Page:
It is becoming increasingly clear that the economy is sinking deeper. Domestic sales of new vehicles in November plunged 27.3 percent from a year earlier. The U.S. National Bureau of Economic Research found that the U.S. recession had started in December 2007. As the U.S. and European economies are unlikely to recover in a short time, Japanese export-oriented companies will suffer. The employment situation is worsening, especially for temporary workers.
The ratio of registered job openings to registered job applications in October dipped by 0.04 point from the previous month to 0.8, the lowest since May 2004. Although the unemployment rate dropped 0.3 point from September to 3.7 percent in October, it is believed that there was no tangible improvement in the employment markets, since many people reportedly gave up looking for jobs.
The industrial production index for October declined 3.1 percent from September. The index for November is expected to see a 6.4 percent drop, the largest fall since the current system for taking statistics started in May 1973.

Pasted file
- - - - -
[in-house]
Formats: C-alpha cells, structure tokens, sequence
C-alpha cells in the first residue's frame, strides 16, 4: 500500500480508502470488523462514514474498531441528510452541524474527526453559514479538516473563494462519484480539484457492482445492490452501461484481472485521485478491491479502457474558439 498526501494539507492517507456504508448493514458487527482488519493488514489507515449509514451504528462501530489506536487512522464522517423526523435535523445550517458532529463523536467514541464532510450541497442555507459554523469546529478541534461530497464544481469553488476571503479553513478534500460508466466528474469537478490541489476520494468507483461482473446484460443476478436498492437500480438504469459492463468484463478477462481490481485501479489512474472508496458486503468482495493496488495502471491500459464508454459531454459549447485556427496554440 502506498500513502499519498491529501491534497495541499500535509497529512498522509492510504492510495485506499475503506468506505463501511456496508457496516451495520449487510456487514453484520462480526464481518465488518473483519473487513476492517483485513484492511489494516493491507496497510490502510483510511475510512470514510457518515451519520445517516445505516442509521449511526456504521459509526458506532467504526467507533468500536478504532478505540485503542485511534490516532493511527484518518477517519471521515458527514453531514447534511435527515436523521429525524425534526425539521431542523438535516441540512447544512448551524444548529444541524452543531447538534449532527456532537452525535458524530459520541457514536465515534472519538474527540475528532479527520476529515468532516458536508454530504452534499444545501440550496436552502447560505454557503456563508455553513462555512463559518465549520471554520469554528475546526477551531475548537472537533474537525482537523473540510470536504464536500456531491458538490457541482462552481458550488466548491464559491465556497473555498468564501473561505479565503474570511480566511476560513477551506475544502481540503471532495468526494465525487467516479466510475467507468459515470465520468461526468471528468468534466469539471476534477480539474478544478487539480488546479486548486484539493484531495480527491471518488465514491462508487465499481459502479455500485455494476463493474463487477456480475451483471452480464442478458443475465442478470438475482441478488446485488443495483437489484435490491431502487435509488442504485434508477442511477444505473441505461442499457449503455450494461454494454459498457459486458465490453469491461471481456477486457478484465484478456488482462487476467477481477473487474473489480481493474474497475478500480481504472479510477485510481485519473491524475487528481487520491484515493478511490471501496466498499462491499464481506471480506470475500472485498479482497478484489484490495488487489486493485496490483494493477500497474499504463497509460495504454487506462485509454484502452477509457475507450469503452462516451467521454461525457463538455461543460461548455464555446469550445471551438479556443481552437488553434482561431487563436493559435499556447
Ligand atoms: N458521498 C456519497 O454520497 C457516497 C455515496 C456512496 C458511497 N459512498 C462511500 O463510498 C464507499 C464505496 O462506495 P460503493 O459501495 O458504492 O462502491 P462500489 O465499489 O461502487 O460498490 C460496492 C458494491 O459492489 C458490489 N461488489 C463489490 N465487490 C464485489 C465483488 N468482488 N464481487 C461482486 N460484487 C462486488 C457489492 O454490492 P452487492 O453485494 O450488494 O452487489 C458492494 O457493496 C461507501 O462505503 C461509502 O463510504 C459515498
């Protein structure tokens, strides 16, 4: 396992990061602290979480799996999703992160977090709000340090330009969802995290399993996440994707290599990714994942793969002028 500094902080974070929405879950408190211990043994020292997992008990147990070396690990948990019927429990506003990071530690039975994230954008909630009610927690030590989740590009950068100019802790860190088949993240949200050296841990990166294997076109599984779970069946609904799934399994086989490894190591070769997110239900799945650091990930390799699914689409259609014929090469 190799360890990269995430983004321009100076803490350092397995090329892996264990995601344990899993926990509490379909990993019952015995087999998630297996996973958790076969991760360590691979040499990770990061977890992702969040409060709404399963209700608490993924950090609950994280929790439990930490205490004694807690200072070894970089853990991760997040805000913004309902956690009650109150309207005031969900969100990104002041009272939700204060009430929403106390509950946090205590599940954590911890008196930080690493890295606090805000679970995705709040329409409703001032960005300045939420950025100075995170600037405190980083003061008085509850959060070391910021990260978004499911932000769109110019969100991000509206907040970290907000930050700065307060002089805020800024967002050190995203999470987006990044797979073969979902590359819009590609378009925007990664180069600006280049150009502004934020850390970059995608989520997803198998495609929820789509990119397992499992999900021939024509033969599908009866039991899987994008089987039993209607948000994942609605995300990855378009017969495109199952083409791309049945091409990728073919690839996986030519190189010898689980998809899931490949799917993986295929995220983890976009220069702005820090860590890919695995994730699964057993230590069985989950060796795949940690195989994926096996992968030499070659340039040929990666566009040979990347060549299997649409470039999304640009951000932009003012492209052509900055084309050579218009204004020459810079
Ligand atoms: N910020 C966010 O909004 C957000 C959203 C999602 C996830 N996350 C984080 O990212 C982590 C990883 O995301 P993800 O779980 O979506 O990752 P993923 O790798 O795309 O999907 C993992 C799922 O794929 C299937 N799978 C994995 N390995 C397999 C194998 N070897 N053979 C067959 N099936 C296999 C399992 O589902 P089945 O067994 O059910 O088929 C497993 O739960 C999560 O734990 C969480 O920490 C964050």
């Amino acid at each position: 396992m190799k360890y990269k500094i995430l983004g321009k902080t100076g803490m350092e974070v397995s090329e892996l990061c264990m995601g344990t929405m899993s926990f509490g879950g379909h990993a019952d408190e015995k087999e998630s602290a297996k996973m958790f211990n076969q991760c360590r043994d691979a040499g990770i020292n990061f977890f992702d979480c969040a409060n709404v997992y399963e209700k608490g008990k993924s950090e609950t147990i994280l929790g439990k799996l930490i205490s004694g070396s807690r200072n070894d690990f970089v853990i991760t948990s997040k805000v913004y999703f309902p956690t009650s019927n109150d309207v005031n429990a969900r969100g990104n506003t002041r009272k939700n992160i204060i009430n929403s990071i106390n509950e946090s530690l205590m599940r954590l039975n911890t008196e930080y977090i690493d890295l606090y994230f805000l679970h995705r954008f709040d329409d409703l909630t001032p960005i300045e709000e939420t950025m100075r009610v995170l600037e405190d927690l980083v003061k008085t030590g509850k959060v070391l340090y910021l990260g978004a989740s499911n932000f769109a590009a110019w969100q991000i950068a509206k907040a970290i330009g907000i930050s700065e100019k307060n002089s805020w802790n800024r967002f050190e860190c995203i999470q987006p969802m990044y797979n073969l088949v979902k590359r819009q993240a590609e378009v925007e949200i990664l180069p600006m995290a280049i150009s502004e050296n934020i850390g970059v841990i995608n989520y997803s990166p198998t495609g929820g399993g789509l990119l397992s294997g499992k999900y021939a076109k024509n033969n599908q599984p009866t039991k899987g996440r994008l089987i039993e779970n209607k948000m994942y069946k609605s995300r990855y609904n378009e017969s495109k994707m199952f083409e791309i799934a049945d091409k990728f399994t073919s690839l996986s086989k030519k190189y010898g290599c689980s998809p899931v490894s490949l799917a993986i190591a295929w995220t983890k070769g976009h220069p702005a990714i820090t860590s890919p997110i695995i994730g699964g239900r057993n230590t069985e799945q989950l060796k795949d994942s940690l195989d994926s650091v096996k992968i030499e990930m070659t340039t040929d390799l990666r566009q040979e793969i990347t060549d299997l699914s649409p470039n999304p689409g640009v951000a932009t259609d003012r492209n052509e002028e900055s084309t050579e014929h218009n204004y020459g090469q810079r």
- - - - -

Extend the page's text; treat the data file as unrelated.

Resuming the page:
The current economic downturn is taking the largest toll on temporary workers. The labor and welfare ministry’s survey shows that about 30,000 such workers will lose jobs during the half-year business period ending March 31 as manufacturing firms, including carmakers and electronics makers, plan to dismiss a large number of temporary workers. A decline in both export and domestic demand is forcing companies to reduce production. The ministry also has found that about 330 university and high school students had their provisional contracts to be hired upon graduation canceled.
The government should examine what’s happening at workplaces and have companies rectify any inappropriate actions they took regarding worker dismissals. It also should implement measures to stabilize employment, administer vocational training for dismissed workers and find new jobs for them.
The Bank of Japan on Nov. 2 announced emergency measures to make it easier for banks to lend more money to companies. The BOJ and the government should take additional measures to prevent a credit crunch.
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